There are several important factors to consider when using the Chick Egg Incubator (BE-INCUBAT and LD-INCUBAT) to ensure your success. When the instructions are followed carefully, 25-50% of the eggs will hatch. However, due to many variables beyond our control, successful hatching is not guaranteed.

The first thing to know is that the quail eggs stay dormant until the incubation process starts. Therefore, it is safe to ship the eggs to you even in below freezing weather. Warmth will not be a issue until you actually start incubating the eggs. Do plan to use them right away, though, because the likelihood of hatching decreases if too much time passes after they are laid.

Before you start incubating, read the entire instruction manual that comes with your incubator.


During incubation, keep in mind that eggs are very delicate. They can be ruined by small mistakes such as turning them wrong end up or shaking them. For this reason, the location of your incubator is important. Do not place the incubator

  • Near a gas heater: The carbon dioxide from the gas will kill the embryos.
  • In a draft: the embryos can develop pneumonia easily, so keep them out of wind.
  • Near a heater or in a cold room: too much heat or cold will kill an embryo.
  • Where it could be easily bumped or upset by pets or small children.

The incubator is made of sturdy but lightweight plastic, so you may want to stabilize it to make sure it can’t be tipped over when the eggs are inside. Customers have had success simply using books to help secure the incubator, and others have gone so far as to bolt the incubator to a board. You can use electrical tape to secure the cord to the table or board so it doesn’t hang free and get caught.

Setting up the Incubator:

    1. Screw the bulb into the socket and plug the cord in to make sure the light works. It’s a good idea to have an extra 7-watt bulb on hand just in case you have problems with the bulb during incubation.
    2. Locate the hole in the bowl near the grooved part of the rim. Position the metal tab on the light socket over the hole, with the bulb facing away from the groove in the rim. Insert the screw from the outside of the bowl and use a screwdriver to screw it through the metal tab until the bulb is securely attached. The cord should rest in the groove as it exits the bowl.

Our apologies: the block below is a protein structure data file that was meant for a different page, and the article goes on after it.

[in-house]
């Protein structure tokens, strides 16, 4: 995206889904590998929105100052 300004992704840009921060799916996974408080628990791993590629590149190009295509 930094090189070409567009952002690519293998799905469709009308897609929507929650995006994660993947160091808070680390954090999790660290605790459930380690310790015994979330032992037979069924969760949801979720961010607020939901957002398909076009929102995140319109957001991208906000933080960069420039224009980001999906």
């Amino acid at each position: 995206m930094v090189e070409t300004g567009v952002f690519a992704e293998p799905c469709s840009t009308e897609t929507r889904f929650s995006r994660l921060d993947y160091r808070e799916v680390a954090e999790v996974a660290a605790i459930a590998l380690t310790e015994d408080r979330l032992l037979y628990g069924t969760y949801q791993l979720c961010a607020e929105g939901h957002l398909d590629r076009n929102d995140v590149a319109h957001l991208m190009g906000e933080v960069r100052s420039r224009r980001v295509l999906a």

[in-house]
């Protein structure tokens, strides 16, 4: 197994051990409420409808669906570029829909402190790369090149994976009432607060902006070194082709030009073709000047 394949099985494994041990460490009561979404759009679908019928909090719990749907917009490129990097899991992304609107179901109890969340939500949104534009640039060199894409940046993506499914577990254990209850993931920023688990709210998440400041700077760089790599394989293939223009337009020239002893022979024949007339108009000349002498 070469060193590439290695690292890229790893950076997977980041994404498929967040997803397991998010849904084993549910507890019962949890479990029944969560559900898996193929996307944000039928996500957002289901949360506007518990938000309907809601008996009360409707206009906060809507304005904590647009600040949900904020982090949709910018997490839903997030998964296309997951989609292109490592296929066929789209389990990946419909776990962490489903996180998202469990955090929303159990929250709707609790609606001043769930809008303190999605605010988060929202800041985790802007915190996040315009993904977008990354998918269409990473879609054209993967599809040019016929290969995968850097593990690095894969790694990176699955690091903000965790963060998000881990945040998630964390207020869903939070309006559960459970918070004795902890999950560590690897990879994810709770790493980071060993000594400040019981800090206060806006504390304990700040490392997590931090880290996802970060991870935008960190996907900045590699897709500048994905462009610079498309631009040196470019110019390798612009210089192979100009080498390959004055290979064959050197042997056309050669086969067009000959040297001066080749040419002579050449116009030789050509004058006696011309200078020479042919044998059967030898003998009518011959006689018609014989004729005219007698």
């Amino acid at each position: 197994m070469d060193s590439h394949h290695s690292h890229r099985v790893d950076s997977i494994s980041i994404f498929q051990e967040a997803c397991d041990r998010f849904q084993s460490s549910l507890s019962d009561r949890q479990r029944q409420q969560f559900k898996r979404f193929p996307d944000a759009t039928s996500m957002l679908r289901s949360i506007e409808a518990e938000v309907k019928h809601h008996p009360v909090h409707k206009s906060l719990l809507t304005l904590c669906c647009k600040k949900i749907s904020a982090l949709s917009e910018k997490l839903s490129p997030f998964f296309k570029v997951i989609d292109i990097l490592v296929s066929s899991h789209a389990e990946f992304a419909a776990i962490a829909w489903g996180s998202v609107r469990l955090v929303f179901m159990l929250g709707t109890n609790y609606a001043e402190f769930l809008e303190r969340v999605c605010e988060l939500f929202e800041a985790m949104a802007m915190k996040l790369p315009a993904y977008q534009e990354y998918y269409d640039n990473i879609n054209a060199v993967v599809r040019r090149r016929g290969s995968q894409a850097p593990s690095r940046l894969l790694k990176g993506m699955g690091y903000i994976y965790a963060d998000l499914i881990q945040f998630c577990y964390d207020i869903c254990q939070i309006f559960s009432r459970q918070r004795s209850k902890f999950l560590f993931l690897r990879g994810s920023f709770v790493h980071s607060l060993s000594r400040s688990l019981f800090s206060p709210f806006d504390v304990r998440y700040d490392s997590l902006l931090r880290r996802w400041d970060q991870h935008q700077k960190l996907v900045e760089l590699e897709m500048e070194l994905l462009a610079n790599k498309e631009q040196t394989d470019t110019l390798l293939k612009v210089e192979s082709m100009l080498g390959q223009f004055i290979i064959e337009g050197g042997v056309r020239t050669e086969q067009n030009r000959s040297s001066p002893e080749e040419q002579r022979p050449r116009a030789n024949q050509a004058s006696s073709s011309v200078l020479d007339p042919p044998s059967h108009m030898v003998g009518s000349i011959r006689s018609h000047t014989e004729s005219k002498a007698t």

3. Cut the square piece of aluminum foil in half so you have two 3×6″ pieces. Place one half in the bottom of the bowl. Allow one end to come up the side so it is behind the bulb. The top edge of the foil should line up with the middle of the bulb.
    4. If you have trouble getting the temperature high enough with just the one piece foil, insert the second piece in the bottom of the bowl perpendicular to the first one.

  1. Carefully bend the wire rack open so that it forms a 90-degree angle. The strip of foil should be folded securely over the base of the vertical side. Set the rack in the bowl so that the foil-covered wire forms a heat shield between the bulb and the eggs.
  2. Plug the cord in and place the thermometer on the wire rack about one inch from and parallel to the foil heat shield.
  3. Put the dome on the base, lining up the notch over the groove in the rim of the bowl.
  4. When the thermometer stops rising and levels off, this is the temperature inside the incubator. It should be 100 degrees, although anywhere between 98 and 102 is acceptable. If the temperature is slightly high, tilt the bulb upwards and slide the foil strip down towards the bottom of the base. If the temperature is slightly low, tilt the bulb down, slide the foil up higher, or put the extra piece of foil in the bottom, perpendicular to the first one. If necessary, you can also add aluminum foil over the dome to help raise the temperature. Using these techniques, you should be able to keep the temperature at 100 degrees in a 70-74 degree room.
  5. Fill one of the hollow legs with water to provide the necessary humidity for the eggs. Make sure there is still water in there when it is time for the chicks to hatch. (You can add more through the wire with a dropper.)
  6. Make sure the hole at the top of the dome is never covered – this provides necessary ventilation for the eggs.

Hatching Eggs:

  1. Now you can place the eggs on the wire rack, in the center and close to the heat shield. Try to keep the large end tilted slightly up (a thin piece of foam from the packaging can help you with this). The little chick’s head is located in the large end of the egg, and if you stand it on its head it will not live.
  2. The eggs must be turned end over end at least twice per day. Three times is even better, if you can – try a turning schedule of 8 a.m., 2 p.m. and 10 p.m. You can make markings on opposite sides of the egg with a pencil to help keep track of the turnings.
  3. Stop turning the eggs three days before they are due to hatch. Coturnix quail eggs have an incubation period of 17-18 days, so don’t turn after day 14. The quail can hatch late, so don’t be too quick to give up if they don’t hatch on day 17 or 18.
  4. After your quail have hatched, you can set up a brooder box. See our newly hatched chicks article to learn more.